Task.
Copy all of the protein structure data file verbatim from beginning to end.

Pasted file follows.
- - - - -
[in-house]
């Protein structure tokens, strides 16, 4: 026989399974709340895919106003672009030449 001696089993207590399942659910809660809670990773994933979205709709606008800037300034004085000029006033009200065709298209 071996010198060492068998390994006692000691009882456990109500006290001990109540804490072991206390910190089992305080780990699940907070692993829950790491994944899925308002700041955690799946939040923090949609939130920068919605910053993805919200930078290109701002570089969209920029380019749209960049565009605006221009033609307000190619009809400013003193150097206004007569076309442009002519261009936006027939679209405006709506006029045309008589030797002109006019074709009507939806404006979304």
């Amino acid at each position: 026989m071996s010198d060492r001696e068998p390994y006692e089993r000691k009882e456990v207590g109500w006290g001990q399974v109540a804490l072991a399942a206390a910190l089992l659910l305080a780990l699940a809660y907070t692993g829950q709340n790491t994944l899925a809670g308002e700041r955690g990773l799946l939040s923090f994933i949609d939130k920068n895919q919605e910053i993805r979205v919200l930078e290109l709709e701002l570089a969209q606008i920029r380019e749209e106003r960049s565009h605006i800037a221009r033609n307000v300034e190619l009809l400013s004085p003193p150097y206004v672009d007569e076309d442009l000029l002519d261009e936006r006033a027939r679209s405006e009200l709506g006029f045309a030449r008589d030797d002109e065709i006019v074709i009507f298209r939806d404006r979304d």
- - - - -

[in-house]
């Protein structure tokens, strides 16, 4: 026989399974709340895919106003672009030449 001696089993207590399942659910809660809670990773994933979205709709606008800037300034004085000029006033009200065709298209 071996010198060492068998390994006692000691009882456990109500006290001990109540804490072991206390910190089992305080780990699940907070692993829950790491994944899925308002700041955690799946939040923090949609939130920068919605910053993805919200930078290109701002570089969209920029380019749209960049565009605006221009033609307000190619009809400013003193150097206004007569076309442009002519261009936006027939679209405006709506006029045309008589030797002109006019074709009507939806404006979304």
């Amino acid at each position: 026989m071996s010198d060492r001696e068998p390994y006692e089993r000691k009882e456990v207590g109500w006290g001990q399974v109540a804490l072991a399942a206390a910190l089992l659910l305080a780990l699940a809660y907070t692993g829950q709340n790491t994944l899925a809670g308002e700041r955690g990773l799946l939040s923090f994933i949609d939130k920068n895919q919605e910053i993805r979205v919200l930078e290109l709709e701002l570089a969209q606008i920029r380019e749209e106003r960049s565009h605006i800037a221009r033609n307000v300034e190619l009809l400013s004085p003193p150097y206004v672009d007569e076309d442009l000029l002519d261009e936006r006033a027939r679209s405006e009200l709506g006029f045309a030449r008589d030797d002109e065709i006019v074709i009507f298209r939806d404006r979304d």